There is a risk of answering this wrong question. Should the owner of the boat want you to help? Don't use this one, use the first one. The point is that it doesn't matter what you think the other person should think. He may well have a different opinion. You might even end up helping him e.g. in order to show how he should have tied his boat. That would be bad behaviour.

If there are places where there is a substantial risk of getting in trouble with insurance companies, lawsuits, or someone shooting you because of trespassing, you should consider also these matters before you go.
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Old 10-02-2016, 20:45   #84
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Re: Boarding Neighbors in a Storm

Continuing reading this thread has made me think more about what I have done. For instance, I would not adjust someone else's dock lines. I would take a line from my boat, and add to the lines on the other boat, if by doing so, I could reduce her chafe, during strong winds. Which can be done without boarding her.

It's too bad if someone ties up his boat poorly, but if his boat damages itself, and the owner wears that, one hopes he or she would learn from the experience. It is not my job to butt in unless (a) I'm looking after someone's boat in their absence; (b) the boat belongs to a known friend; or (c) the vessel in question is about to endanger another; and I feel similarly about the boats with the furlers coming undone. If the owner doesn't care enough about his sail to make sure it is properly secured, I'm not sure that's my job.

It does sound cold hearted, and I would always move to save the boat of someone I know, even for property damage, like the sail. It just seems that if he or she hasn't found out what to do, it will provide the impetus for learning that lack of curiosity caused something bad to happen. I guess I have more faith in that person learning to modify his behavior on the basis of something that happens to him (experience), than I do of his learning to modify his behavior following someone saving him the hard bits of the experience.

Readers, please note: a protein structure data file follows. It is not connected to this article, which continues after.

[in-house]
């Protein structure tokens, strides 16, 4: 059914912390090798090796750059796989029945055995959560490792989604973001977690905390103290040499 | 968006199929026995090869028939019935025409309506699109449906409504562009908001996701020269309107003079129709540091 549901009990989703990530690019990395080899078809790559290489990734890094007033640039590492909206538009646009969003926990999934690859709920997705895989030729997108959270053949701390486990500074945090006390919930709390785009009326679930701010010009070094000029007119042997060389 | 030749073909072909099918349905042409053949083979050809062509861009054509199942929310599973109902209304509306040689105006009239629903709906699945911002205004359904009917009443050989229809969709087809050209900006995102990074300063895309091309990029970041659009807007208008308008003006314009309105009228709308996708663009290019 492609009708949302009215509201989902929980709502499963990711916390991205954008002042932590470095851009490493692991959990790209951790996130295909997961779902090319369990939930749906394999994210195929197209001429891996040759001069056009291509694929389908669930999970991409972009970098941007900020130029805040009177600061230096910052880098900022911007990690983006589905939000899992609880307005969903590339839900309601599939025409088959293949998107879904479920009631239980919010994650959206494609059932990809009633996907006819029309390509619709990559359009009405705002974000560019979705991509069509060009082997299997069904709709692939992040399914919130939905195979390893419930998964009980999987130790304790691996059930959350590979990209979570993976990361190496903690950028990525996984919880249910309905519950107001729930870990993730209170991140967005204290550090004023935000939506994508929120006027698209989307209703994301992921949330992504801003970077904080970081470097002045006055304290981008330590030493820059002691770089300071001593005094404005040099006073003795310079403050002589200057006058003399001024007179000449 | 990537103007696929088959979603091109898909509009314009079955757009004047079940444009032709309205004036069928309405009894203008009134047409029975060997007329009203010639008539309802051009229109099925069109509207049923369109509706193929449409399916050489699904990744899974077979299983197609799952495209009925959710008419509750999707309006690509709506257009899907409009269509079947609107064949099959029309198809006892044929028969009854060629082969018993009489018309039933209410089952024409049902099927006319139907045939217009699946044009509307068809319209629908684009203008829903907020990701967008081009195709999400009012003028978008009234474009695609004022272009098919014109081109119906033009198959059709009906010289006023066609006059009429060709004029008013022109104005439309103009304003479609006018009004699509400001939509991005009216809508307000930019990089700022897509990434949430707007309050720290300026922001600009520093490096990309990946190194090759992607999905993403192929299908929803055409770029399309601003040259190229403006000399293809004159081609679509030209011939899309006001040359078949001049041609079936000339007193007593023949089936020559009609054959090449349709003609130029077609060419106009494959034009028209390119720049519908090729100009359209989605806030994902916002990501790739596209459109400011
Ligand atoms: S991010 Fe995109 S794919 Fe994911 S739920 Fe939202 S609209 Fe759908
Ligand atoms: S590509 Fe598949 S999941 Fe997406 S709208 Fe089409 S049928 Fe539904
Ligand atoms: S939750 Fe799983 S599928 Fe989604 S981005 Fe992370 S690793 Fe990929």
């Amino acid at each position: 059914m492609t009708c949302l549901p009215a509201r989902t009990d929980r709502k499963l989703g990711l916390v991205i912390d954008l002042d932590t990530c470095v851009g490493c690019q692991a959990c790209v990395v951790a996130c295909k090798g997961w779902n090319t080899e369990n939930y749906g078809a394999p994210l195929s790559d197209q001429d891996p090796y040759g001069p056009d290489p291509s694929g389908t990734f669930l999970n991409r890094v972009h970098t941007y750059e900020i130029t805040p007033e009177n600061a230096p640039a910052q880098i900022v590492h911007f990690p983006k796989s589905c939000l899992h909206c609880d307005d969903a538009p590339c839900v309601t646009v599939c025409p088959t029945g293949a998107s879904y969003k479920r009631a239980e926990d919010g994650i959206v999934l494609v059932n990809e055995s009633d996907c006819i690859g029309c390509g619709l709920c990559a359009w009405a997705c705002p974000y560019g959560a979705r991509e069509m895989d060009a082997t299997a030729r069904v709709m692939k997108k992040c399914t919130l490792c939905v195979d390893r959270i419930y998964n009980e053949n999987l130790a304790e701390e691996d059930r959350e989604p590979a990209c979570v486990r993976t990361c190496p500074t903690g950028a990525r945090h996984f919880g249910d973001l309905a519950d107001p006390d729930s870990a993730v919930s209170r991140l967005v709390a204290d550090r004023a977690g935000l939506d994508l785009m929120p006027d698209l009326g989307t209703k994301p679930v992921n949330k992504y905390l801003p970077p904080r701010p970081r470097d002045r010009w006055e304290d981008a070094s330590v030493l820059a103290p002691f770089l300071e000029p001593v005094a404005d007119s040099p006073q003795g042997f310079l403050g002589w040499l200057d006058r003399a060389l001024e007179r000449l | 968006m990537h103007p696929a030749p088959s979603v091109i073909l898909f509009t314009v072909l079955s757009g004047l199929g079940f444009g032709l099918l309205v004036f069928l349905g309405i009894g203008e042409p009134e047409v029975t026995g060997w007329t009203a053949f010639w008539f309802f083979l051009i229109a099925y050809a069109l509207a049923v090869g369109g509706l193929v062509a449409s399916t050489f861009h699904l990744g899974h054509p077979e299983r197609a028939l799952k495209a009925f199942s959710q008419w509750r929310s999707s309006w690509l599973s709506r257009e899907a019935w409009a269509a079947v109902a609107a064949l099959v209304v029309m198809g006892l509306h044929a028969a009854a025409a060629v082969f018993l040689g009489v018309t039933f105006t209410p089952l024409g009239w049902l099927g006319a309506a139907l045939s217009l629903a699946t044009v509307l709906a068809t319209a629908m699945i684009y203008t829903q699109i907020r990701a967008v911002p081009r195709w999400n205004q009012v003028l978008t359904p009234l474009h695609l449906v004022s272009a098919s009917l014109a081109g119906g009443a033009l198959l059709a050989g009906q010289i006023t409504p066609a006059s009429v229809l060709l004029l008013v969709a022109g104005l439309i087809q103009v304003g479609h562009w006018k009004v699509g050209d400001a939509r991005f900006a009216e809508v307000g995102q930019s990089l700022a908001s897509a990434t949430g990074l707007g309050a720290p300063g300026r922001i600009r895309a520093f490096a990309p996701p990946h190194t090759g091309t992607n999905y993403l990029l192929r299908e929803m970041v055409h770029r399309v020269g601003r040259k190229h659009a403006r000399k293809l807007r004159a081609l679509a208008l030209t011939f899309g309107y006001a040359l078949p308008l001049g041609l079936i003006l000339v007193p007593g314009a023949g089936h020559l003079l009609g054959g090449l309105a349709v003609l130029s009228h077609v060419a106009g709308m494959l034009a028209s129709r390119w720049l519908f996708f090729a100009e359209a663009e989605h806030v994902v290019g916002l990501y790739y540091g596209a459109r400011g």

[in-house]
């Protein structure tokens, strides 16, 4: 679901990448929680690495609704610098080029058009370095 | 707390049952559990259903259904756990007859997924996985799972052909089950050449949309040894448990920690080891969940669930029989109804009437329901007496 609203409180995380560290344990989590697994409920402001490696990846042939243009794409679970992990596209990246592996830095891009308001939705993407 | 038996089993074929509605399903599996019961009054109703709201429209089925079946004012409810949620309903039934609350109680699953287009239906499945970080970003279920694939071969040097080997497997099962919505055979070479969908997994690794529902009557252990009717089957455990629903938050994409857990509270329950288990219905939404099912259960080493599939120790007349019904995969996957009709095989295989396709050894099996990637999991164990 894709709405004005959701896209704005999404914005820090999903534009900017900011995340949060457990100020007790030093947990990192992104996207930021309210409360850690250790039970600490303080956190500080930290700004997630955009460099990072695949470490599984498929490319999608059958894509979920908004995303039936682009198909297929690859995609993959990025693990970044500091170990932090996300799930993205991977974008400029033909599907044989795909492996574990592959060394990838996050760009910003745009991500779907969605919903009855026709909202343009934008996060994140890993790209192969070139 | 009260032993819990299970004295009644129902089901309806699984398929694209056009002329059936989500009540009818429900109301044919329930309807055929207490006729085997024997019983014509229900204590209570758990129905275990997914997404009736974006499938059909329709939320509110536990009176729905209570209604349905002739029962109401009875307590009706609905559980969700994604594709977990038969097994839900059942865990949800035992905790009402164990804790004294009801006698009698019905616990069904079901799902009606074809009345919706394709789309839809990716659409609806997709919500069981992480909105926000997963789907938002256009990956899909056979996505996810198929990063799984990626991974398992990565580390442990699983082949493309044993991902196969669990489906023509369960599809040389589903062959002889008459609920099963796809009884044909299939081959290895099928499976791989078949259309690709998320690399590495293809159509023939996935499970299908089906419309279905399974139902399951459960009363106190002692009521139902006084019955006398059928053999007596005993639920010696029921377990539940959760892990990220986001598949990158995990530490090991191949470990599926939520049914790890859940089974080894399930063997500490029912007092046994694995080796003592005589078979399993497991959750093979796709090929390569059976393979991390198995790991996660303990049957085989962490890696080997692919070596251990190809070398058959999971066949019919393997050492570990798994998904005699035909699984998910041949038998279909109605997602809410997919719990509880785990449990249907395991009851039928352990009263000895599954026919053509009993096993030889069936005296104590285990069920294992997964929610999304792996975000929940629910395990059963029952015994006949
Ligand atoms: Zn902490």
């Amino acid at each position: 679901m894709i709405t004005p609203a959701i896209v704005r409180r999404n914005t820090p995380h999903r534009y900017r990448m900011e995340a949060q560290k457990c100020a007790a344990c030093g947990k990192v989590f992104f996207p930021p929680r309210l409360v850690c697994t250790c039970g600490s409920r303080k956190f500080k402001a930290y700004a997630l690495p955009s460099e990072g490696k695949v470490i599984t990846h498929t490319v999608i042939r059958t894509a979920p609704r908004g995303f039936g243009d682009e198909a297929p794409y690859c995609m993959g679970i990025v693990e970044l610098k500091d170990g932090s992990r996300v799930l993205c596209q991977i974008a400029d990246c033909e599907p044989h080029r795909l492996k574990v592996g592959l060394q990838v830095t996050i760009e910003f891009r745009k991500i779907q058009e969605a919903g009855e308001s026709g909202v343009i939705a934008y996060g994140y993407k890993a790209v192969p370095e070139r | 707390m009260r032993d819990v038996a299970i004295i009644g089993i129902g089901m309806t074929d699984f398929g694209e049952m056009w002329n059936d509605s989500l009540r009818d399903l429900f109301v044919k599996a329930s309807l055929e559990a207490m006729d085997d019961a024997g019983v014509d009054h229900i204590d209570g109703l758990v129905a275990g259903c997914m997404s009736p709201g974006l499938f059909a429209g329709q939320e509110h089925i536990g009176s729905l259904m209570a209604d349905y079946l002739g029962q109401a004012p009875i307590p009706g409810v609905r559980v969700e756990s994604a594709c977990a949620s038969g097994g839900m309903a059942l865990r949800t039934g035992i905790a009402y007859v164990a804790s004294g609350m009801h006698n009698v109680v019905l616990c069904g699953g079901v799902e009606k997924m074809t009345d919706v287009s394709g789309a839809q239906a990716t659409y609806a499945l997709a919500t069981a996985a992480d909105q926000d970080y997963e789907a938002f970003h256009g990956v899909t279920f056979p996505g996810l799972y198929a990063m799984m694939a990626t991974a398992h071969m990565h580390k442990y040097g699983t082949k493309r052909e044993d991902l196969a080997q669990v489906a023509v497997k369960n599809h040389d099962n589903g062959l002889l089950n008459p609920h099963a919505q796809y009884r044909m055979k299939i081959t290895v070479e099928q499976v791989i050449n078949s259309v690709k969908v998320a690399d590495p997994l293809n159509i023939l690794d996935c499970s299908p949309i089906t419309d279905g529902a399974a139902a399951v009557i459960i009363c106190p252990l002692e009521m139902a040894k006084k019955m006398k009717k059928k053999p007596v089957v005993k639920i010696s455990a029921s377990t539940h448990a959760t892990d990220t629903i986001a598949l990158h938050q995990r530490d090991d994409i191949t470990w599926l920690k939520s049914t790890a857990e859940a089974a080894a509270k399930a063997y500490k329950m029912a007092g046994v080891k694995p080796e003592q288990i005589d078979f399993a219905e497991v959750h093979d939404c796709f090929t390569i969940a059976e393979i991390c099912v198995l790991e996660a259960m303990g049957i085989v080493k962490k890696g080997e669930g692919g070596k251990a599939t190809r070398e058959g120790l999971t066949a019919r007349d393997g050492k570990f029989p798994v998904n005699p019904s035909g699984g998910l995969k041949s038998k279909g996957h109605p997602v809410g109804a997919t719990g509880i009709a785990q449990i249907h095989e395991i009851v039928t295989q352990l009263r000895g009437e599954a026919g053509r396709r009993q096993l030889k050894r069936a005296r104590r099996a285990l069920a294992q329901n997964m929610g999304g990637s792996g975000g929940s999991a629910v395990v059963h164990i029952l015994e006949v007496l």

Finally, Boatie, the guy who went north of you to avoid giving you a tow: what an IGNORANUS!! (def.: stupid a**h**e)

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Old 10-02-2016, 21:04   #85
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Re: Boarding Neighbors in a Storm

I lived in Petoskey,MI where the marina is wide open to the W/ NW. I have spent up to 90 minutes adding my lines or retying boats slamming into the dock with the surge. I am sure the owners who lived hours away thought it was the municipal Marina who did it. It was risky to jump on a surging boat and retie lines under pressure. The owner tied them when the conditions were benign. I support food stamps so I don't feel guilty that someone is hungry. If you don't feel you should do it, don't.


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Old 10-02-2016, 21:15   #86
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Re: Boarding Neighbors in a Storm

Quote:
Originally Posted by Terra Nova View Post
Don't be "that guy". What a pisspoor neighbor!
Well, it could easily be argued that if one doesn't like the sound of boats and docks creaking, and wind whistling through shrouds and slapping halyards, maybe they should pick a different pastime.

It's a boat.

Geesh.
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Old 10-02-2016, 21:48   #87
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Re: Boarding Neighbors in a Storm

I am constantly surprised by the number people who assume that physical violence is legally permitted in the protection of property. Throwing someone you found looking in your cockpit lockers off your boat is assault and battery. Even if proved, trespass is a misdemeanor. Assault and battery is normally a felony.

Not many boats sport a No Trespassing sign. In many jurisdictions, to engage in illegal trespass you have to be directly told not to go onto a piece of property or there must be a prominent No Trespassing sign.